Studies show they turned out fine, and the experiences of some folks makes me wonder if exposure to DDT actually prolongs your life. Joseph Jacobs was a chemist directing the effort to mass-produce DDT to protect World War II soldiers from insect-borne disease. In the rush to get the first shipment out the door, a valve that Jacobs happened to be standing under was accidentally opened, and Jacobs was soon covered with hot DDT. Jacobs did indeed die – more than 60 years later at the tender young age of 88. He would go on to build a top engineering firm, write books, and have a family. But he always considered his role in the early production of DDT as one of his greatest accomplishments. The story is same for others, including one man who is still alive at 97.

4. But what about birds and forests. Doesn’t DDT do a lot of damage there?

DDT can be harmful if used in excess, but application of DDT has also saved many trees from insect infestations and may be partly responsible for an increase in bird populations. Starting in the late ‘40s, it was sprayed on elm trees to successfully stave off predatory beetles spreading Dutch Elm disease. After DDT was banned, the U.S. population of elm trees fell by more than half, and many American towns have few of the elms that once lined their streets. DDT also saved Oregon’s “old-growth” Douglas fir trees, home for the celebrated spotted owl, from devastation by tussock moths in 1974.

In some of the instances where DDT was alleged to have killed birds, other factors – from excess hunting to mercury poisoning – were more likely the real culprits. Further, the bird population would often increase in areas spread with DDT as there were fewer insects to spread bird diseases. Ironically, today the mosquito-borne West Nile virus is killing many of the birds – including robins, condors, eagles and peregrine falcons – alleged to have been harmed by DDT. Yet greens still oppose most spraying programs that use any type of pesticide to fend off mosquitoes.

5. The word “asbestos” today has a dangerous connotation. Yet you credit asbestos with saving hundreds of thousands of lives. Why?

Donald Trump said, “A lot of people in my industry think asbestos is the greatest fireproofing material ever made.” Fire testing organizations such as the National Fire Protection Association have consistently given asbestos materials a zero flame-spread rating, which means it has no ability to spread flame under any circumstances. Before asbestos was widely used, it was not uncommon for a fire in a school or theater to kill, dozens, and sometimes hundreds of people. After asbestos, these types of fires disappeared overnight. Fred Astaire sang the praises of asbestos in the classic 1930s song, “I won’t dance.” And my book documents how lack of asbestos added to the tragedies of the World Trade Center attacks in 2001 and the fire at The Station nightclub in Rhode Island in 2003

6.  Is overdevelopment the cause of the increase of automobile collisions with deer?

Not primarily. Laws and polices, influenced by environmentalists, are actually moving the “wild lands” closer to us. Since the ‘50s, only 26 percent of former farmland has been urbanized. Much of the rest has become new forest land in a phenomenon called reforestation. The share of forested land increased from 50 percent to 86 percent in New Hampshire.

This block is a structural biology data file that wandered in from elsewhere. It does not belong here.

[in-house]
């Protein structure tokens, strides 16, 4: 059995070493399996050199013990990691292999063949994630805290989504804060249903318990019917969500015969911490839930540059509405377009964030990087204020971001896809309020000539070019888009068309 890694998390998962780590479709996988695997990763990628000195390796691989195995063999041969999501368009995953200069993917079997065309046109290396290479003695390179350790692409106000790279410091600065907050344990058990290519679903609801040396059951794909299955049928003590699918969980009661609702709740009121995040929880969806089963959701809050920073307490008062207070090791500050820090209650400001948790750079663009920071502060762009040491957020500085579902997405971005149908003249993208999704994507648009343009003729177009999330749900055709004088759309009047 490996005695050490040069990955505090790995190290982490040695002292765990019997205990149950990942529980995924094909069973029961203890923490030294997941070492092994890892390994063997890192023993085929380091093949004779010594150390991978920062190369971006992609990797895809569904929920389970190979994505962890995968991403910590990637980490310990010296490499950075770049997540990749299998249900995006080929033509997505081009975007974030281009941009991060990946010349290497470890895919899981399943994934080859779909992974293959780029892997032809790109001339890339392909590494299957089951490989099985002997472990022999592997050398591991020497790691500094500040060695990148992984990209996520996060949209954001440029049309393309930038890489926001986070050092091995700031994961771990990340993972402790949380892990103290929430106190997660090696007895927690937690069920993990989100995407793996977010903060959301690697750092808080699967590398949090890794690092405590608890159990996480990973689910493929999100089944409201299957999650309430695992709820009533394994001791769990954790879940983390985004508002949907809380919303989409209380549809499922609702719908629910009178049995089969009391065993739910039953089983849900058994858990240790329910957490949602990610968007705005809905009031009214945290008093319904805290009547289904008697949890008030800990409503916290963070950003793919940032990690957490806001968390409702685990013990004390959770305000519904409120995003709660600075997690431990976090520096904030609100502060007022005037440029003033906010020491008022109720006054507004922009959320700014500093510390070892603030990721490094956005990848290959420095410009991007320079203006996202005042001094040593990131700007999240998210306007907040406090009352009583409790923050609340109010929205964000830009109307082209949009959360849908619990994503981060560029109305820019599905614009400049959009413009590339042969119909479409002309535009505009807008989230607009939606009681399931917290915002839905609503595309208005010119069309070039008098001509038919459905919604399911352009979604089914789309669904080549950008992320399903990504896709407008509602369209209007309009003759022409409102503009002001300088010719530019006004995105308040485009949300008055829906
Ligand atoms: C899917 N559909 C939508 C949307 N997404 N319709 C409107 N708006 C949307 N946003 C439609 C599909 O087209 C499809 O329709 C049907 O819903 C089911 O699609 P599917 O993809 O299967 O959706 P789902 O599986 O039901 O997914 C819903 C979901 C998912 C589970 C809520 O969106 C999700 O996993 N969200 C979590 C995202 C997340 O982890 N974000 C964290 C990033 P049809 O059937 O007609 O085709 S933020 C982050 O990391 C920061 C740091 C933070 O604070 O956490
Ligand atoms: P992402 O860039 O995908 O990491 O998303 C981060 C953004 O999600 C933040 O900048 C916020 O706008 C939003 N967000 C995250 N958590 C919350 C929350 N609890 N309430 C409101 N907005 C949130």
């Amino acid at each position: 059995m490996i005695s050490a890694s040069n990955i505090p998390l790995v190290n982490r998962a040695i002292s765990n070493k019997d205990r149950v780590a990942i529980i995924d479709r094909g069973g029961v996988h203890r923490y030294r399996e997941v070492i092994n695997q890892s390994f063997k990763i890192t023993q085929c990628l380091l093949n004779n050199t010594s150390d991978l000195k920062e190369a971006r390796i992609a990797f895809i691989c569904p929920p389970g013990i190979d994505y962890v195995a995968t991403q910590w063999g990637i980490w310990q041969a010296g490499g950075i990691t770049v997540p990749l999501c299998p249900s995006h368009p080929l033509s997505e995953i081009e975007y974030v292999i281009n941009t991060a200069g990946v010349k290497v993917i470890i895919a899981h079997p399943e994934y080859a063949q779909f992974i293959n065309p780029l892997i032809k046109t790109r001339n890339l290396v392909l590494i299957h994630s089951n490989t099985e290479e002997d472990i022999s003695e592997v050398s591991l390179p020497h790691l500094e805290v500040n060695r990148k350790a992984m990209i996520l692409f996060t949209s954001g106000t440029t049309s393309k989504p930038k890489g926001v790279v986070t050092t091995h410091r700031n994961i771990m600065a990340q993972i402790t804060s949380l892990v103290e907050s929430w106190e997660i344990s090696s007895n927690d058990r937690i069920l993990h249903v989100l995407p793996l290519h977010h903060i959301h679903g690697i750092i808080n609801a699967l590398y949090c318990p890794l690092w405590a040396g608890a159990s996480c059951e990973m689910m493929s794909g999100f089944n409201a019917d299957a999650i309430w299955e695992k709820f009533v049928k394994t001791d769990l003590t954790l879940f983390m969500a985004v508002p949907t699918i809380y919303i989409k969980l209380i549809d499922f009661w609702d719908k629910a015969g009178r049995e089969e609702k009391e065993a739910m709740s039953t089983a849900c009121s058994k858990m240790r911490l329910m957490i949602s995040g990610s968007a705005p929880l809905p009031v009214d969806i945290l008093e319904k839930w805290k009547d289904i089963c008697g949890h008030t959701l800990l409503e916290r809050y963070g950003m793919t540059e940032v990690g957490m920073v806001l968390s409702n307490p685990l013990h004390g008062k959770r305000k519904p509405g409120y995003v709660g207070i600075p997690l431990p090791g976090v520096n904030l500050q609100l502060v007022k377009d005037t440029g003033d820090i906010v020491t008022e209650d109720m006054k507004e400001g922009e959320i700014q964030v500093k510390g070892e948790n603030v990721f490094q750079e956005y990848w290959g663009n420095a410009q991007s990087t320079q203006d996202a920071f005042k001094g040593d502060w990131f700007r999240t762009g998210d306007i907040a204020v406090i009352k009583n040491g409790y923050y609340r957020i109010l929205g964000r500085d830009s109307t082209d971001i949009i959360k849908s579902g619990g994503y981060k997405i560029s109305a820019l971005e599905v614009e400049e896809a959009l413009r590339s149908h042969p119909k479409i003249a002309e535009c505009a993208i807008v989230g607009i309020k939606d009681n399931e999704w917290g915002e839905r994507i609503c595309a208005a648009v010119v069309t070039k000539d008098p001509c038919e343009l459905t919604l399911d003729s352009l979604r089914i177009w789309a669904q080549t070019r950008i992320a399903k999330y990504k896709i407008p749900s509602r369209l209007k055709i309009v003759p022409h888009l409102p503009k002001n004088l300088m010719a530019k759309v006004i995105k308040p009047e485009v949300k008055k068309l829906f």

And policies in these new and old forests are harming humans and wildlife. Bans on cutting down most “old-growth” or mature trees results an abundance of big trees with leaves that deer can’t reach. The trees also block sunlight for other vegetation that deer could eat. This necessitates deer “eat out” more often, heading through traffic to rummage through gardens.

7.  How did the environmentalists make New Orleans more susceptible to flooding?

The Army Corps of engineers intended to construct floodgates to close off water from Lake Pontchartrain during storms. A lawsuit by the local environmental group Save Our Wetlands, assisted by the national Environmental Defense Fund (now Environmental Defense), sued the Corps of Engineers, saying that gates could threaten some fish species. The U.S. Attorney warned the federal judge that a delay could kill thousands of New Orleanians in a hurricane. Nevertheless, in 1977, a federal judge stopped the project.

The Corps had already done an environmental impact study that was approved by the EPA. A second study satisfying the judge’s requirements, such as examining the mating habits of certain fish, may have taken ten years, the Corps feared. So the Corps went with what was regarded as the second-best option, building higher levees.

8. Why should liberals and leftists be skeptical of the environmental movement?

I disagree with liberals on most issues, but I do believe that many of them care deeply about people. So they should be alarmed when environmental leaders put the welfare of animals and plants ahead of people.

Liberalism and environmentalism have only been strongly connected for about 40 years. Franklin D. Roosevelt had no particular fondness for pristine wilderness.  He boasted proudly of the dams he built and proclaimed proudly, at the dedication of the Hoover Dam (then called the Boulder Dam), that humans were “altering the geography of a whole region” that had previously been “cactus-covered waste.” In the 19th century, Karl Marx and Friedrich Engels disagreed vehemently with the original population doomsayer Thomas Malthus. Sounding much like modern population control critic Julian Simon, Engels wrote that “it is ridiculous to speak of overpopulation,” because the progress of “science … is just as limitless and at least as rapid as that of population.”